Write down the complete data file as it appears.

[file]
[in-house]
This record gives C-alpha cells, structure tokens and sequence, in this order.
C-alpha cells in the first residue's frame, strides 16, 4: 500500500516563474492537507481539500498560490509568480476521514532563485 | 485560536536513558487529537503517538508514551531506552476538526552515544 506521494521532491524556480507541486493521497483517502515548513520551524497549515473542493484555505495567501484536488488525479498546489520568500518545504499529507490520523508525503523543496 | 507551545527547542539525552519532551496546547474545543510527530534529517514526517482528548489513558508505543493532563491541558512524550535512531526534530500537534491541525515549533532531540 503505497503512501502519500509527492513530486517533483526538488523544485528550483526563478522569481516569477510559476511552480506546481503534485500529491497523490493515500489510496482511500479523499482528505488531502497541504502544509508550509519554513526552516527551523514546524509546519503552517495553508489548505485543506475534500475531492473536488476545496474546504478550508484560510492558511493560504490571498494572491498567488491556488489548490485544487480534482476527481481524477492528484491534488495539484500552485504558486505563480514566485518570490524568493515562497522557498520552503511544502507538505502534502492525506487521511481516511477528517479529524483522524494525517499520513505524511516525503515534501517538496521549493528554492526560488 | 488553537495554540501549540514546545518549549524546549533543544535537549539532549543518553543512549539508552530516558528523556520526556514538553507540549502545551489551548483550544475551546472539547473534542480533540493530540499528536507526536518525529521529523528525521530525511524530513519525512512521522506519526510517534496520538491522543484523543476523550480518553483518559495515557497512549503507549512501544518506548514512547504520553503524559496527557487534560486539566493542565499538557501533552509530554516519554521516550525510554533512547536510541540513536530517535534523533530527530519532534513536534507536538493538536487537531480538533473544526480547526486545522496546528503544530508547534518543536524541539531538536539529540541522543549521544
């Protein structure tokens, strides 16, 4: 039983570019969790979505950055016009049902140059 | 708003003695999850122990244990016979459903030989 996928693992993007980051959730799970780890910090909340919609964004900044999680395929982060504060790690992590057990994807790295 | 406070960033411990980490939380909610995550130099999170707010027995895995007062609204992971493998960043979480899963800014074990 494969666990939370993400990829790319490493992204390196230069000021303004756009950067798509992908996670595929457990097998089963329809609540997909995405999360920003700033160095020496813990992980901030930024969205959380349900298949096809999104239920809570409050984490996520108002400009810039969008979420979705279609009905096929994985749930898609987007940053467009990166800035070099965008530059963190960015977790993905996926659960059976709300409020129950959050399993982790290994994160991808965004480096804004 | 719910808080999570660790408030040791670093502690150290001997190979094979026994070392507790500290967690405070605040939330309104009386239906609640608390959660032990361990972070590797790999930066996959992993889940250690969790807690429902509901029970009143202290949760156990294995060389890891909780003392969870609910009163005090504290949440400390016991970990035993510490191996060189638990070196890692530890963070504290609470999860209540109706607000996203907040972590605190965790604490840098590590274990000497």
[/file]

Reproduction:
[in-house]
This record gives C-alpha cells, structure tokens and sequence, in this order.
C-alpha cells in the first residue's frame, strides 16, 4: 500500500516563474492537507481539500498560490509568480476521514532563485 | 485560536536513558487529537503517538508514551531506552476538526552515544 506521494521532491524556480507541486493521497483517502515548513520551524497549515473542493484555505495567501484536488488525479498546489520568500518545504499529507490520523508525503523543496 | 507551545527547542539525552519532551496546547474545543510527530534529517514526517482528548489513558508505543493532563491541558512524550535512531526534530500537534491541525515549533532531540 503505497503512501502519500509527492513530486517533483526538488523544485528550483526563478522569481516569477510559476511552480506546481503534485500529491497523490493515500489510496482511500479523499482528505488531502497541504502544509508550509519554513526552516527551523514546524509546519503552517495553508489548505485543506475534500475531492473536488476545496474546504478550508484560510492558511493560504490571498494572491498567488491556488489548490485544487480534482476527481481524477492528484491534488495539484500552485504558486505563480514566485518570490524568493515562497522557498520552503511544502507538505502534502492525506487521511481516511477528517479529524483522524494525517499520513505524511516525503515534501517538496521549493528554492526560488 | 488553537495554540501549540514546545518549549524546549533543544535537549539532549543518553543512549539508552530516558528523556520526556514538553507540549502545551489551548483550544475551546472539547473534542480533540493530540499528536507526536518525529521529523528525521530525511524530513519525512512521522506519526510517534496520538491522543484523543476523550480518553483518559495515557497512549503507549512501544518506548514512547504520553503524559496527557487534560486539566493542565499538557501533552509530554516519554521516550525510554533512547536510541540513536530517535534523533530527530519532534513536534507536538493538536487537531480538533473544526480547526486545522496546528503544530508547534518543536524541539531538536539529540541522543549521544
């Protein structure tokens, strides 16, 4: 039983570019969790979505950055016009049902140059 | 708003003695999850122990244990016979459903030989 996928693992993007980051959730799970780890910090909340919609964004900044999680395929982060504060790690992590057990994807790295 | 406070960033411990980490939380909610995550130099999170707010027995895995007062609204992971493998960043979480899963800014074990 494969666990939370993400990829790319490493992204390196230069000021303004756009950067798509992908996670595929457990097998089963329809609540997909995405999360920003700033160095020496813990992980901030930024969205959380349900298949096809999104239920809570409050984490996520108002400009810039969008979420979705279609009905096929994985749930898609987007940053467009990166800035070099965008530059963190960015977790993905996926659960059976709300409020129950959050399993982790290994994160991808965004480096804004 | 719910808080999570660790408030040791670093502690150290001997190979094979026994070392507790500290967690405070605040939330309104009386239906609640608390959660032990361990972070590797790999930066996959992993889940250690969790807690429902509901029970009143202290949760156990294995060389890891909780003392969870609910009163005090504290949440400390016991970990035993510490191996060189638990070196890692530890963070504290609470999860209540109706607000996203907040972590605190965790604490840098590590274990000497």